The Rider: Tedious Emasculation

Image courtesy of Sony Pictures Classics.

** (out of 4)

At a time when the concept of retirement has become increasingly, scarily flexible, Chloé Zhao’s The Rider provides an apt reminder that not everyone necessarily has the luxury of choosing when to quit. The film’s protagonist, a 20-something named Brady (Brady Jandreau), is a Lakota cowboy who’s spent his whole life riding horses; thanks to his rodeo exploits, in fact, he’s become a bit of a celebrity in his South Dakotan community. Yet after falling off his horse during a competition, Brady suffers a TBI that throws him into a three-day coma – and when he wakes up, he’s told that he can never ride horses ever again. (If that doesn’t sound depressing enough, consider that it all happened to Jandreau in real life.)

In several respects, The Rider definitely deserves the considerable acclaim it’s been getting from critics. The brooding cinematography, for one, does an excellent job conveying the sense of aimlessness that permeates Brady’s life post-accident – and as in last month’s Lean on Pete, the discontinuous editing ensures that the narrative never feels artificial or predetermined. Most importantly, Zhao should be commended for her empathetic portrayal of Native Americans; her work honestly speaks to the issues facing Brady’s community (e.g. alcoholism, poverty) without ever veering into the condescension and stereotyping you see in mainstream films.

Image courtesy of Sony Pictures Classics.

Despite its numerous strengths, however, The Rider is eventually undermined by two major problems. To begin with, the film shares a discomfortingly large number of similarities with Zhao’s first movie, 2015’s Songs My Brothers Taught Me. Both works, after all, are distinguished by documentary-esque portrayals of daily life on reservations, protagonists who can’t figure out their purpose in life, male characters who confront the hollowness of traditional conceptions of masculinity, and meditations on the South Dakotan landscape. (The films even share the same flagrant stylistic defect: in both, Zhao inexplicably inserts mushy background music into the last five minutes.) Far from breaking any new ground, then, The Rider often feels redundant, as though you were merely watching deleted scenes from Songs.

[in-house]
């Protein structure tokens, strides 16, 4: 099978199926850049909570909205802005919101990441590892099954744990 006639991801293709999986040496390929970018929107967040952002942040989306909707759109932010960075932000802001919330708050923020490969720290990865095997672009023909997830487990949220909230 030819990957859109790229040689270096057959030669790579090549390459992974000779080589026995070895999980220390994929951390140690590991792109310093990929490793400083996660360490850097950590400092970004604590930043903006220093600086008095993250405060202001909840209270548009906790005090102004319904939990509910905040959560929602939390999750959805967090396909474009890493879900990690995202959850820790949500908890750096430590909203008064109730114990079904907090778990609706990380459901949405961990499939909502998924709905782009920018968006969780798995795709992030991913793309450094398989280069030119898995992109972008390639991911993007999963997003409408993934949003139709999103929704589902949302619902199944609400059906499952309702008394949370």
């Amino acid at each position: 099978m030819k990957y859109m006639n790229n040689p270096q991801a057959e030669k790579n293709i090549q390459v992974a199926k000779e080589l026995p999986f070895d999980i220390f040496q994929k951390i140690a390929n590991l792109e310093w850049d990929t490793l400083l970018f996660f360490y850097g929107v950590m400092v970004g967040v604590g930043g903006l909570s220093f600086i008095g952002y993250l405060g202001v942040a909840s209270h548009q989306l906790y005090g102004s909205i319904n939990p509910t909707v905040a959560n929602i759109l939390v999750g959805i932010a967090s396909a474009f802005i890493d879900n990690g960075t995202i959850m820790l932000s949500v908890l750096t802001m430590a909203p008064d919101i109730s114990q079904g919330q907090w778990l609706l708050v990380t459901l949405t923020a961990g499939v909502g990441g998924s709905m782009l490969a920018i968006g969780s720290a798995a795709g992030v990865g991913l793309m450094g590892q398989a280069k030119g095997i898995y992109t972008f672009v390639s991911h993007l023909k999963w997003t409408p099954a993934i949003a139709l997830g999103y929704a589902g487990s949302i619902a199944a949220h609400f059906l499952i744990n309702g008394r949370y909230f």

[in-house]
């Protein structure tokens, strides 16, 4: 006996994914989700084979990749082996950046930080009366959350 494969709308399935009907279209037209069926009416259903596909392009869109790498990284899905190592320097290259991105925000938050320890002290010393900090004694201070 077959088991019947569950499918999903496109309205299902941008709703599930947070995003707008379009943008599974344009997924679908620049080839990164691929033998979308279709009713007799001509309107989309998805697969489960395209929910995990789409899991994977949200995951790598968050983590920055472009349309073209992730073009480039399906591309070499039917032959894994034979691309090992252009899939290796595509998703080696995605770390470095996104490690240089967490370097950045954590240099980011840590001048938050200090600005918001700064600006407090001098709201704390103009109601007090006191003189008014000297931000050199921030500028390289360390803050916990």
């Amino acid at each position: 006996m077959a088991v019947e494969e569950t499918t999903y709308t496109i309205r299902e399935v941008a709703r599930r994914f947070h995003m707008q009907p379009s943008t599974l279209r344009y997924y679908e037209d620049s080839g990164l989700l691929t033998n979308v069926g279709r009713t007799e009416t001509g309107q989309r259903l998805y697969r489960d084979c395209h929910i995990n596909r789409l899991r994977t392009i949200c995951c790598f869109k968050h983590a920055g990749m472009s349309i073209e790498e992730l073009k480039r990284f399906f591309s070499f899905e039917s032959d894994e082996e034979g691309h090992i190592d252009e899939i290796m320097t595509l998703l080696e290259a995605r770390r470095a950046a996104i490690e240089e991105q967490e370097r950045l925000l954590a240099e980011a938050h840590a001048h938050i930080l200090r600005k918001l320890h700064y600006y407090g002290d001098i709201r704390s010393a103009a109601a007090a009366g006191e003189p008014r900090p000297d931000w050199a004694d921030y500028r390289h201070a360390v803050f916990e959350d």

On an intrinsic level, moreover, The Rider also suffers from a severe case of thematic monotony. When it comes down to it, a lot of what you see on screen really just advances some variation of the same basic message: Brady likes horses, but he feels emasculated because he can’t ride them anymore. Generally speaking, to be sure, Zhao doesn’t sentimentalize her depiction of Brady’s anguish, and the film’s sobriety comes in welcome contrast to the histrionics of some of its genre predecessors (e.g. The Wrestler). Yet in the end, this attitude shift does nothing to offset The Rider’s underlying vacuity. Zhao’s insights into wounded male pride never really evolve beyond the rudimentary formulation I laid out three sentences back – and as a result, you’ll likely find the overall film to be repetitive to the point of frustration.

If you’re a regular reader of TFW, you’ll know that this is usually the point in my reviews where I describe how the actors “redeem” the director’s errors. Here, however, that qualification only proves partially true. The acting in The Rider is certainly exceptional: even though Jandreau doesn’t have any previous film experience, he demonstrates a remarkable capacity for nonverbal expression. Yet while Zhao was able to harness untrained actors to great effect back in Songs, she conversely puts Jandreau in the service of a storyline that’s so limited in vision that his performance ends up going to waste. All we can do now, sadly, is hope that Zhao rediscovers her footing before her next project – and thereby avoids becoming the indie world’s latest one-hit wonder.

Image courtesy of Sony Pictures Classics.


The Rider (2017)

Starring: Brady Jandreau, Tim Jandreau, Lilly Jandreau

Running Time: 103 minutes

MPAA Rating: R, “for language and drug use.”

Produced by: Chloé Zhao, Mollye Asher, Sacha Ben Harroche

Written and Directed by: Chloé Zhao